Fearful Symmetries

Witness a machine turn coffee into pointless ramblings...

23 June, 2010

Twelve Below Zero by Anthony Bukoski

Anthony Bukoski grew up in a Polish neighborhood in Superior, Wisconsin and, after many years returned there where he teaches English at UW-Superior and writes short stories which evoke his hometown and surrounding area. I picked up a copy of the revised edition Twelve Below Zero at the Wisconsin Book Festival a couple years ago and recently finished reading it. The collection is Bukoski's first.

I'm not a big short story reader for whatever reason nor do I read a lot of general fiction so this book was a bit off the beaten path for me. For people in a similar position, the best way for me to describe it that it reminded me of Sherwood Anderson's Winesburg, Ohio but that there were also moments of Philip K. Dick's Confessions of a Crap Artist. The former sprung to mind in Bukoski's depiction of small town life while the latter did so in certain stories with narrators who relate the problems of others.

There are a dozen stories here with four of them new to the revised edition. To steal a line from the DJ in "Your Hit Parade", Bukoski writes of memory, recalling the past, the losses, the hurt. Going in, I wasn't really sure what to expect but I was surprised at just how much loss and hurt there was. Rather than trying to cover all 12 stories, I'll talk about a few that I particularly enjoyed.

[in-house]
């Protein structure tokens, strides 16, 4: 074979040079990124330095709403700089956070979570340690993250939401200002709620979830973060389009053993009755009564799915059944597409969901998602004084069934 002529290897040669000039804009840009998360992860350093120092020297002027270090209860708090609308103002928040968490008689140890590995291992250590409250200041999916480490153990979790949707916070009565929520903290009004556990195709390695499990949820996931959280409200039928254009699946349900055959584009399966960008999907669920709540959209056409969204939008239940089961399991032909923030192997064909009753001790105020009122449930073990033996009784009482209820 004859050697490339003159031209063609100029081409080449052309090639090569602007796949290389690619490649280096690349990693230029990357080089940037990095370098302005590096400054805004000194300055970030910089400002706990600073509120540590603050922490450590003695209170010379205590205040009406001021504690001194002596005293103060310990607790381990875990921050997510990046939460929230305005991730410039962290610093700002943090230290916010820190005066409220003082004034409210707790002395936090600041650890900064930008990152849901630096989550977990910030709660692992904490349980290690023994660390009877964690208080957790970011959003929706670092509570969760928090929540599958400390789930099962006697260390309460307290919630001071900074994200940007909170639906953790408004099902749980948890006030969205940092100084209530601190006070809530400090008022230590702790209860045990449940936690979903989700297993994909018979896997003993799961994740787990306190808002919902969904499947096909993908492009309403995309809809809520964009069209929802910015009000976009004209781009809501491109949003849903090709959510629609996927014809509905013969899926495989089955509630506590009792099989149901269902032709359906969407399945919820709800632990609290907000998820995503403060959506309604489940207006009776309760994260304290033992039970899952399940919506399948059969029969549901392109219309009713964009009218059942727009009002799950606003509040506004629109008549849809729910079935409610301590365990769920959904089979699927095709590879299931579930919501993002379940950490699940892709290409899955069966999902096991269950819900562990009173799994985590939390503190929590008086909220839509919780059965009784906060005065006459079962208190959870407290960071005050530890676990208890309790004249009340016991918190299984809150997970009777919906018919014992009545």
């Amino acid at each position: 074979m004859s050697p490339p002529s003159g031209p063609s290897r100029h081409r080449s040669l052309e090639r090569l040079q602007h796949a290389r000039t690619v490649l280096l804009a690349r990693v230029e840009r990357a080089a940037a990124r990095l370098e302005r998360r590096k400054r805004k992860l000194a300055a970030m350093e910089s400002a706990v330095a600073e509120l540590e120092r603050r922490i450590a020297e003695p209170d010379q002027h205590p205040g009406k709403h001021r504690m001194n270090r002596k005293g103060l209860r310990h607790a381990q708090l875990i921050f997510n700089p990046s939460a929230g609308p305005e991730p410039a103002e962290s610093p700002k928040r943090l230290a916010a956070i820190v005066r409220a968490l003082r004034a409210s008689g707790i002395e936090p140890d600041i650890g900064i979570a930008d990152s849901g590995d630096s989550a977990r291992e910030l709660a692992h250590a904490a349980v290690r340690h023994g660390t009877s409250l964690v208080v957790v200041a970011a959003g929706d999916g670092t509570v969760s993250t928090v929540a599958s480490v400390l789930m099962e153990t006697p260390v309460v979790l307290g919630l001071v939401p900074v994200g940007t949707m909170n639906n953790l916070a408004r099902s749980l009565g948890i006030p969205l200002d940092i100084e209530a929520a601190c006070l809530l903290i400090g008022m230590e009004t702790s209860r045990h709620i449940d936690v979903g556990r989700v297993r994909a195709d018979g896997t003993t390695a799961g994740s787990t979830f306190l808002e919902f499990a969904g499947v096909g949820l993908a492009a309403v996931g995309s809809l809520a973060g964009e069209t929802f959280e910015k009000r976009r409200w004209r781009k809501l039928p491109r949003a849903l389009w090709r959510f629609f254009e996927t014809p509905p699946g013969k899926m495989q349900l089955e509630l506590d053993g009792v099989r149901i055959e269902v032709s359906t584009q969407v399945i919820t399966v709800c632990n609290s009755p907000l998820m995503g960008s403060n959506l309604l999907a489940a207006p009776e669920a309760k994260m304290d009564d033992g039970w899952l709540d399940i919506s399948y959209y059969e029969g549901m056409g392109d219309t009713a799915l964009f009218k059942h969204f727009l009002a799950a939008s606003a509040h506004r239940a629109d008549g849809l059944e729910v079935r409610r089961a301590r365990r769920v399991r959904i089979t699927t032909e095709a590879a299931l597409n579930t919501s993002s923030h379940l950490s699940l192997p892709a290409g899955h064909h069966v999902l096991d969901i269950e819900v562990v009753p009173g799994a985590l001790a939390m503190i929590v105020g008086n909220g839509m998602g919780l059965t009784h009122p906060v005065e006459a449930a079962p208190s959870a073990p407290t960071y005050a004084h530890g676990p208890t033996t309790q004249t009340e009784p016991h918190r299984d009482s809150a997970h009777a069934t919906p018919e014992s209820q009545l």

The first is "The Pulaski Guards". It concerns Walter Stasiak who returns to his hometown of Superior after having served in the Vietnam War. Walter suffers from aimlessness. His sweetheart married someone else while he was away and, generally speaking, everyone that he knew has moved on without him. He joins the local Polish fraternal organization as a favor to his dying grandmother. The club, however, is on the wane. The traditions, the community, and the people that once sustained the lodge are gone or going. One member relates how the men used to wear uniforms like that of Casimir Pulaski but, now, no one remembers who he or the other big Polish hero of the American Revolution, Tadeusz Kościuszko, were.

Walter's grandmother is essentially on her deathbed and has seemingly lost her mind. At times she thinks she's back in the old country while at others she mourns to be back there. Just as her desire is futile, so are Walter's gestures at creating a life for himself now that he is back home.

I think I enjoyed this tale for a couple reasons. It hit home in a way as one of my grandmothers was Polish and she died not too long ago. Plus I am a member of the Polish Heritage Club of Wisconsin-Madison and have a similar view of fading traditions as some of the characters in the story.

"Hello from Ture" chronicles what hatred does to the title character. Big Ture lives in Two Heart, Wisconsin and is a bit of a rogue and a villain who likes to pick fights at the local watering hole. The town tolerated him until he stole a train. After this incident, the townspeople had enough and they "lashed him with rawhide until his face and body were roped with blood".